Writing without knowing

I’m a fan of writing into the dark, a phrase I picked up from Dean-Wesley Smith. I love to sit down with a blank page and write the first line. It’s taken some practice, but the joy of not knowing brings me back to writing, and pushes me forward. Often I want to start new ideas and explore them for a few days, but my goal setting and desire to push out full novels slows that down. Here’s a simple example I’ll share for fun. I’m going to think up a story idea, with no pre-planning. I’ll explain that process in a live format, live for me at least.

I’m thinking about a man walking down the street, headed to a restaurant late at night. I’m going to jump into the scene, and whatever comes after this will be a first run example without editing. The words that appear will be as I first typed them, minus spelling or grammar issues.

James looked up at the night sky and watched for stars. The din of the city lights blocked out the view, and the buildings overhead made up their own stars of sorts. Ahead he saw a small restaurant, its neon light indicating that it was open, even at 2:00 a.m. He stepped forward and looked around. The street was empty, save for a single Uber car headed in the opposite direction. Inside, a smiling attendant motioned toward a table, and John slid into a chair. The attendant offered coffee, but he shook his head and pointed to the menu.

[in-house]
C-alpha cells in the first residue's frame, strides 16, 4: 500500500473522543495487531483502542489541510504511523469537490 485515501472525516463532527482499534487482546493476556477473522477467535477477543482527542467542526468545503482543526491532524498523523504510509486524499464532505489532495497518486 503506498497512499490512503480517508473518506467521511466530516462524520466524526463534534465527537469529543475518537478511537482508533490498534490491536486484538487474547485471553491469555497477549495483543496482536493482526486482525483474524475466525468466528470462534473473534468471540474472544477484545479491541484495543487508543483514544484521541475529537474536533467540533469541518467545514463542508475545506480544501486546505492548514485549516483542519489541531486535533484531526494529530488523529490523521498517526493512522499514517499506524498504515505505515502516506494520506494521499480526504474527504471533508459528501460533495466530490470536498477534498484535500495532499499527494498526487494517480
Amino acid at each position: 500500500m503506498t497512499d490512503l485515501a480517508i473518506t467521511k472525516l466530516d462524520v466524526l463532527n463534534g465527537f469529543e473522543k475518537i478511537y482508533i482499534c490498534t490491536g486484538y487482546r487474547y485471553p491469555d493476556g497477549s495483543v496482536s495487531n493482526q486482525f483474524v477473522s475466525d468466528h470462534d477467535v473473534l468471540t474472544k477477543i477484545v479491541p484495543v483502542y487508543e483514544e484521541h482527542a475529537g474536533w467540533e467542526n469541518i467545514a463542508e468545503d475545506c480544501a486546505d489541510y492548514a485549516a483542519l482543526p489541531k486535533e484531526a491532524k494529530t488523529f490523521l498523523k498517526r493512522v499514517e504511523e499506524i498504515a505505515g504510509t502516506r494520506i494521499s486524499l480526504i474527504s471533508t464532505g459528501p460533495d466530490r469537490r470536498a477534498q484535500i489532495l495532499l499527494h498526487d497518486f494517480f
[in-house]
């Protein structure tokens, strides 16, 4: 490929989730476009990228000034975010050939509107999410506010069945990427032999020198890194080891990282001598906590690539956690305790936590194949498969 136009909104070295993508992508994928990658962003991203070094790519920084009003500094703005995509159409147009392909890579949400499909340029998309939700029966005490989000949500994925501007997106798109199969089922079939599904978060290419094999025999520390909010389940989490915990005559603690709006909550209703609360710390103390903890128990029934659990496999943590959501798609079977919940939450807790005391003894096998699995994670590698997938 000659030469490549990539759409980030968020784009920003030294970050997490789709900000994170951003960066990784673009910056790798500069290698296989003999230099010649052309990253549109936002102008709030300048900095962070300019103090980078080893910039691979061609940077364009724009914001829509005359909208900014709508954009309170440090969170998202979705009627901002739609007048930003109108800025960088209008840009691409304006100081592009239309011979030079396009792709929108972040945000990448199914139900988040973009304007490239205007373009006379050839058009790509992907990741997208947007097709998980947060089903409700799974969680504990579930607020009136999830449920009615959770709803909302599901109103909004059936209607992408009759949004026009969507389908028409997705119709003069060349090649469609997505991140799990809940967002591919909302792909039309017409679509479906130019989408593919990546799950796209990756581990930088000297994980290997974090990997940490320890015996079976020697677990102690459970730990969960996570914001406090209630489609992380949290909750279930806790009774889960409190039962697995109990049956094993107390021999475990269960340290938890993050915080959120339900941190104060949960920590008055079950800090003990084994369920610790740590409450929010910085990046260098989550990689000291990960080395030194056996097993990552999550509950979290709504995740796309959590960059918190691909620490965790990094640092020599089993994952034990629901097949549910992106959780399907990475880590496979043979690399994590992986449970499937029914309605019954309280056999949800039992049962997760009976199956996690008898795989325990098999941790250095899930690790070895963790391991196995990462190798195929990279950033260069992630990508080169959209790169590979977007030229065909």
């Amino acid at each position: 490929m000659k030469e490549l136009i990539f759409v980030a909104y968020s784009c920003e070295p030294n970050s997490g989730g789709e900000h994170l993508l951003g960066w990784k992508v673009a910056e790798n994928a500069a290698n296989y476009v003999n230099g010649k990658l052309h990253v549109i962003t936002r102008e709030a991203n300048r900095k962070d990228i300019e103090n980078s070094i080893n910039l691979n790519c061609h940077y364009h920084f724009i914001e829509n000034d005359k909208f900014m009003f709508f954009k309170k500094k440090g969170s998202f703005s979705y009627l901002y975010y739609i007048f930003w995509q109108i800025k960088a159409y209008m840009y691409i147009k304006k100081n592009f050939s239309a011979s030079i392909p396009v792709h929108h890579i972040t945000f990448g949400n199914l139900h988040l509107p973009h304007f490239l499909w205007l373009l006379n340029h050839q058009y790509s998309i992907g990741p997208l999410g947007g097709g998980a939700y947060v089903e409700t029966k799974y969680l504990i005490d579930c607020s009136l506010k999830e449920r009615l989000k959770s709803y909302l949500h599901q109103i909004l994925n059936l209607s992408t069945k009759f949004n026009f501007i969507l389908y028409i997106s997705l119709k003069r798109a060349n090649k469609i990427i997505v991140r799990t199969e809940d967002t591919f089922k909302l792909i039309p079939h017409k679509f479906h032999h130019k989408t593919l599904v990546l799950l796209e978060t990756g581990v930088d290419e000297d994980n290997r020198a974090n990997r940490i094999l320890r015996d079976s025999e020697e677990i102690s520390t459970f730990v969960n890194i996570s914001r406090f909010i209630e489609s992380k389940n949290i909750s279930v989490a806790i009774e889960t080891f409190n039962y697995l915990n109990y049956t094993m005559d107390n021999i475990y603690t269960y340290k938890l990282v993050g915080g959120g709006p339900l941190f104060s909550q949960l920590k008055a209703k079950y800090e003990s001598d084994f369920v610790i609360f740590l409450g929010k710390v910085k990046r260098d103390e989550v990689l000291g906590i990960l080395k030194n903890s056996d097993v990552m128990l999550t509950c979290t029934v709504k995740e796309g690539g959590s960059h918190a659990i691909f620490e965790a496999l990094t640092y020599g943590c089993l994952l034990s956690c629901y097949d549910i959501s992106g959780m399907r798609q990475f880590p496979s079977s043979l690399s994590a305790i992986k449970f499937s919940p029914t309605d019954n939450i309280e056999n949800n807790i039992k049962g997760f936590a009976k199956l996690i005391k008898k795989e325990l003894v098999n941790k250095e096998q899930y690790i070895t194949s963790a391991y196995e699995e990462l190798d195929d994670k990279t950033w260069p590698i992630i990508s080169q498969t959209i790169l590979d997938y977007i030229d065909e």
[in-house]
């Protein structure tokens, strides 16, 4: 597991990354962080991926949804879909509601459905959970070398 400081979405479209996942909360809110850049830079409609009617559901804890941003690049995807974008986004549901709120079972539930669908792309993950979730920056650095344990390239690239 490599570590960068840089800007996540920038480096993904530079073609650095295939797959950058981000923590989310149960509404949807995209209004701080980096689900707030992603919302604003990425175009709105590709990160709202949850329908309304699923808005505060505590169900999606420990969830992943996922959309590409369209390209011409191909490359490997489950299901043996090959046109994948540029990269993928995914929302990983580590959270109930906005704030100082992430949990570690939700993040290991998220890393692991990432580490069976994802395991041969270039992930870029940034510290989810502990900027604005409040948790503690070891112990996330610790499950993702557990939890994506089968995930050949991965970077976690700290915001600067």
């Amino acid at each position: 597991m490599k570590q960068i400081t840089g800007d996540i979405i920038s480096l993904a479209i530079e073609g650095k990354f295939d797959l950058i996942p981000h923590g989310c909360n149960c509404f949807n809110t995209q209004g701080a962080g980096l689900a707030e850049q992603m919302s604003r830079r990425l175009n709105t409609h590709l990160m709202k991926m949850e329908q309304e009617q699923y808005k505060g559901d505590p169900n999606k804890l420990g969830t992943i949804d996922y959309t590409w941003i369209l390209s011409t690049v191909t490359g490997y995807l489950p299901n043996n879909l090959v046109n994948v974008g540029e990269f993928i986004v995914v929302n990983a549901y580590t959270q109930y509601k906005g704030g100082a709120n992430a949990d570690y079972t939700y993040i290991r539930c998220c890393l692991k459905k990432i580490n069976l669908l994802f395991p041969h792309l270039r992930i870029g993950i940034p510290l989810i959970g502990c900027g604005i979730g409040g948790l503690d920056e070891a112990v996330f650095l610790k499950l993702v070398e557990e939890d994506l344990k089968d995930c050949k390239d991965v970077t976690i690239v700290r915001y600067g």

“Sandwich please.”

As he waited, he pulled out a small notebook and logged down the time. Then he looked around. The small restaurant wasn’t empty. A single woman sat in the corner opposite. She looked at him and nodded.

I typed that up in a single shot. Took me just a few minutes, and other than replacing a few words as I went, the story popped out exactly as it came to mind and into my fingers for the keyboard. I have no clue what’s going to happen next with James, but as I typed my emotions fired; in my subconscious I imagined some crazy things happening to him. Perhaps he’d turn out to be a superhero. Maybe he had a devious streak, or felt lost and empty. There’s an infinite amount of directions to take with this idea, and that’s some of the beauty of discovery writing. 

One area I still need to learn is how much editing I should bring to the page. The above short snippet of a story could use lots of work, or not. Now that I’m deep into discovery writing, I change little of my books after the first pass. Right now I’m editing 1-10%, leaving most words intact and allowing my creative brain to push my thoughts forward. I’m hoping to resolve that in my mind over the coming months and figure out what’s best for long term writing.